Charlie Kurth in Aeon:
But just how bad is anxiety, really? Is it just an unpleasant feeling to work through, or something worse? According to a very distinguished tradition, one that stretches all the way back through the Stoics and Aristotle to Plato, it is worse. Much worse. When we’re anxious, we fret and ruminate in ways that don’t just distract us, but consume us. What’s more, because anxiety tends to be so unpleasant, we act impulsively – doing whatever we think will make the feeling go away. For these reasons, the classical consensus has it that such emotions are to be avoided.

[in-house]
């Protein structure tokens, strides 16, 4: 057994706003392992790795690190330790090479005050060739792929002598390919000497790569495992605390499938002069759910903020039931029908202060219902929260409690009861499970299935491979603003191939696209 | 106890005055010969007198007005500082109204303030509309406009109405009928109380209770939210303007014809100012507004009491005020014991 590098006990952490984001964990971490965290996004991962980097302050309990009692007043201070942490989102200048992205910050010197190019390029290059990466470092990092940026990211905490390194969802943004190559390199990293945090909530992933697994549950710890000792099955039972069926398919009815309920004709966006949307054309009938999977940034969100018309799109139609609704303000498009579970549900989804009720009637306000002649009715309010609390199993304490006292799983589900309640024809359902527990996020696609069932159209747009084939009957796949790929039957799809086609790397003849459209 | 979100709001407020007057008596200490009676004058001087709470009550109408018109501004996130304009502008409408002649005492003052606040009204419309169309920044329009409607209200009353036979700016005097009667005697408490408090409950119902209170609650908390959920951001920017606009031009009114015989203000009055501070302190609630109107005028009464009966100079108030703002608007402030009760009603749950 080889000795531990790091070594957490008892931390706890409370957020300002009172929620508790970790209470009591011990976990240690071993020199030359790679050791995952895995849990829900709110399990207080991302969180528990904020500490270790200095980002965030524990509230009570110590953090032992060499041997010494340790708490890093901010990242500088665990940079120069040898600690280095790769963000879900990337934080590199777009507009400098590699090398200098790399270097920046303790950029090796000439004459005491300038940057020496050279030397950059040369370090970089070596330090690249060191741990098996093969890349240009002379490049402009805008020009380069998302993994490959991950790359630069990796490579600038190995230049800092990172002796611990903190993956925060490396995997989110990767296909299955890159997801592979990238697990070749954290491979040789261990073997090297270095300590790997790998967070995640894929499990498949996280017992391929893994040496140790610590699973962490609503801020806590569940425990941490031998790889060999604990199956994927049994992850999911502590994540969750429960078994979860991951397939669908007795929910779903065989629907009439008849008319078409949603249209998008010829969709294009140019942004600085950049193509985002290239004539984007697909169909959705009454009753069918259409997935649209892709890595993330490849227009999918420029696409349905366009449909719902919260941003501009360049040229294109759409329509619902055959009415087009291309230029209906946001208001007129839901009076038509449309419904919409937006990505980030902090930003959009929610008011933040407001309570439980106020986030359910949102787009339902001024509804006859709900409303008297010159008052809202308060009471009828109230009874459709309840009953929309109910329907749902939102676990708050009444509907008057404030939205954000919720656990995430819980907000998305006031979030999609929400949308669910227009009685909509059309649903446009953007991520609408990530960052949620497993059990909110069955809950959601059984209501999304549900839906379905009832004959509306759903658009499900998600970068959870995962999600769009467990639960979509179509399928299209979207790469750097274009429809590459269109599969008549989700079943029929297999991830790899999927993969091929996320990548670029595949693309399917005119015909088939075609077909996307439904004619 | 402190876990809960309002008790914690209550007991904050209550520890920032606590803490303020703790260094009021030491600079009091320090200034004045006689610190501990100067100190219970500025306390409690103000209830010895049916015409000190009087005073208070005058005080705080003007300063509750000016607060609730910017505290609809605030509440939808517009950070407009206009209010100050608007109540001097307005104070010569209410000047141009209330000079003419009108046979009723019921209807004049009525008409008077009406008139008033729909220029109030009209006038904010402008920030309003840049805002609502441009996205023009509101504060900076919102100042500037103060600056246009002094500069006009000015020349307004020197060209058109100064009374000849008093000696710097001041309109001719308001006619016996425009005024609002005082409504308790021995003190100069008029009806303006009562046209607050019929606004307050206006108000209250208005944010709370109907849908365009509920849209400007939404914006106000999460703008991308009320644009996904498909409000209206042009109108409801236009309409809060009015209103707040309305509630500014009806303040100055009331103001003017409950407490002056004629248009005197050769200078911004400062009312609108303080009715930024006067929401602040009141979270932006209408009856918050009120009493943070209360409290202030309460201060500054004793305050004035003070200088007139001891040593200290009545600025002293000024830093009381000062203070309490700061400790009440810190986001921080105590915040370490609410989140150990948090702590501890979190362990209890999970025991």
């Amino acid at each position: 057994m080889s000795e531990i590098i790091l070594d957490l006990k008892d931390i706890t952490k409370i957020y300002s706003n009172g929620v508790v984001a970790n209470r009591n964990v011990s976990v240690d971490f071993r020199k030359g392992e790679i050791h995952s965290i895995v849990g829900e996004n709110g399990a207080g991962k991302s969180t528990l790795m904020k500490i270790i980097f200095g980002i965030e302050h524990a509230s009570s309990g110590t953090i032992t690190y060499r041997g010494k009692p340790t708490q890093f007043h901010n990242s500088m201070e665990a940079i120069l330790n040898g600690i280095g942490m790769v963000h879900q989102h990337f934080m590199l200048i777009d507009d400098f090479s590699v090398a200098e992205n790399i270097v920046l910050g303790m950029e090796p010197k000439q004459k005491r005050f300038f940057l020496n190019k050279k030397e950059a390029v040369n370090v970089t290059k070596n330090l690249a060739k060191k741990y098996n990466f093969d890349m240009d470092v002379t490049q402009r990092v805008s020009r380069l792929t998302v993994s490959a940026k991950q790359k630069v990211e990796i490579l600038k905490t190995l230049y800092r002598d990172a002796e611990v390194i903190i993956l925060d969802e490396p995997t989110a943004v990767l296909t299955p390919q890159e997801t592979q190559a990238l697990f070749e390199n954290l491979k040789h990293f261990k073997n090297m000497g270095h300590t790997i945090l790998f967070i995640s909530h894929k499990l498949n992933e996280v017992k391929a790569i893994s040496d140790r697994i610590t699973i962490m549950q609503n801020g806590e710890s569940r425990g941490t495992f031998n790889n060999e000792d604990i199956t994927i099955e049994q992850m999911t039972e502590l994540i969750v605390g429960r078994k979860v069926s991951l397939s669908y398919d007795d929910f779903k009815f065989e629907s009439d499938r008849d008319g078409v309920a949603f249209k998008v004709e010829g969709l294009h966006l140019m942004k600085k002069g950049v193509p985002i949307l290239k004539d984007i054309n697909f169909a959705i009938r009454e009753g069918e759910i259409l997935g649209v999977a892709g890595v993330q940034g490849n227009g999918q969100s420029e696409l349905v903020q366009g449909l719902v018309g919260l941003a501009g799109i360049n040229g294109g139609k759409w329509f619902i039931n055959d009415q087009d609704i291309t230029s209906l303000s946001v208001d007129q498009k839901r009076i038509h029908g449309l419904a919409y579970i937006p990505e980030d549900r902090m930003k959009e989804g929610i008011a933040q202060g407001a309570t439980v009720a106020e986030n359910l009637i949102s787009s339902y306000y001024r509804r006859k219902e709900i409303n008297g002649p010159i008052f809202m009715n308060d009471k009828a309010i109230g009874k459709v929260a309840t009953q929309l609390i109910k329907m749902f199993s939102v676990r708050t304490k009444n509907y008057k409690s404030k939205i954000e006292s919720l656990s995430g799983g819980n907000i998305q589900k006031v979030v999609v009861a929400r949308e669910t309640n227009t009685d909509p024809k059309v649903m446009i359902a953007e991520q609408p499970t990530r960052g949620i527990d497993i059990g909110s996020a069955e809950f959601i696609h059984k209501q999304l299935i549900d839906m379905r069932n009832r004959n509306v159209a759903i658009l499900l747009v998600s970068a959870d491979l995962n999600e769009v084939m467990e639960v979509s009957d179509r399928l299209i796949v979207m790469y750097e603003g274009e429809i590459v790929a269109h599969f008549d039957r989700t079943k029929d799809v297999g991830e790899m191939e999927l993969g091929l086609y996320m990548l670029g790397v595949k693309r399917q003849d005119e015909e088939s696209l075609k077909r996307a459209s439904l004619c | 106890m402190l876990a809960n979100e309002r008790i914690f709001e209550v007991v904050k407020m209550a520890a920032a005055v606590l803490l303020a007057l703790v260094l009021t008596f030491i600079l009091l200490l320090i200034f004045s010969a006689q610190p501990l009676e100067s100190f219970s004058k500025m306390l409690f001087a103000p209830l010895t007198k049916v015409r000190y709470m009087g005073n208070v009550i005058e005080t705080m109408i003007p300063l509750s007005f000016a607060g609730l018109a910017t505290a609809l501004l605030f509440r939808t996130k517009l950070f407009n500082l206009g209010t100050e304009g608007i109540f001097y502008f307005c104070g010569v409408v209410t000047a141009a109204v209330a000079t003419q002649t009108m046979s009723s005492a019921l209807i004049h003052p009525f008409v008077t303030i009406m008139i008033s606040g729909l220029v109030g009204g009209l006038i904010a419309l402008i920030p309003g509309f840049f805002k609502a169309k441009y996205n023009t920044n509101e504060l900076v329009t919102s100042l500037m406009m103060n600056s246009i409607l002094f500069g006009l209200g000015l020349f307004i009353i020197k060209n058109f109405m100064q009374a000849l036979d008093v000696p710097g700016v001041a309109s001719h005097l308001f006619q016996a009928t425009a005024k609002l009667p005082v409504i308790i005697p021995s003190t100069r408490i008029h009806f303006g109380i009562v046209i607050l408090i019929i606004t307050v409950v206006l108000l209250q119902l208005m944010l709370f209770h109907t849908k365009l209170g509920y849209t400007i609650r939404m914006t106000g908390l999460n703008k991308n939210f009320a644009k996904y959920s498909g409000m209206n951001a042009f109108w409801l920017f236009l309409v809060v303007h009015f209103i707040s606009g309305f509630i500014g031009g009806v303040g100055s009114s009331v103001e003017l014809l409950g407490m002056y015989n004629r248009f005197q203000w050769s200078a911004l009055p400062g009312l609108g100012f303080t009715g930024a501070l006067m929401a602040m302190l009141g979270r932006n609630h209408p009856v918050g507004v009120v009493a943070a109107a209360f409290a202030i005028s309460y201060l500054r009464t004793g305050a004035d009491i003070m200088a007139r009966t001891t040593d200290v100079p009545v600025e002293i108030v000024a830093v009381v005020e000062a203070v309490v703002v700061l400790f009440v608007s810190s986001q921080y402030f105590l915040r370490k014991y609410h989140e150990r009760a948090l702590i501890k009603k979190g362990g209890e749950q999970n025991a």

Immanuel Kant suggested an even graver problem with anxiety: it is incompatible with virtue. For Kant, the virtuous individual is someone who has brought ‘all his capacities and inclinations under his (reason’s) control’; therefore, he writes in The Metaphysics of Morals (1797), the ‘true strength of virtue is a tranquil mind’. But when we’re anxious, our minds are anything but tranquil. We lack the rational control that’s distinctive of virtue: it is emotion, not reason, that determines our behaviour. That’s bad. This picture of anxiety as a dark and pernicious force certainly has illustrious supporters. Even so, I believe that it is mistaken. It goes against the grain to say this, but anxiety can be a good thing. Indeed, I hope to persuade you that it is central to our ability to successfully navigate moral and social life. I won’t go as far as to say that we need more of it, but we should cultivate it. Worry is important; we should get it right.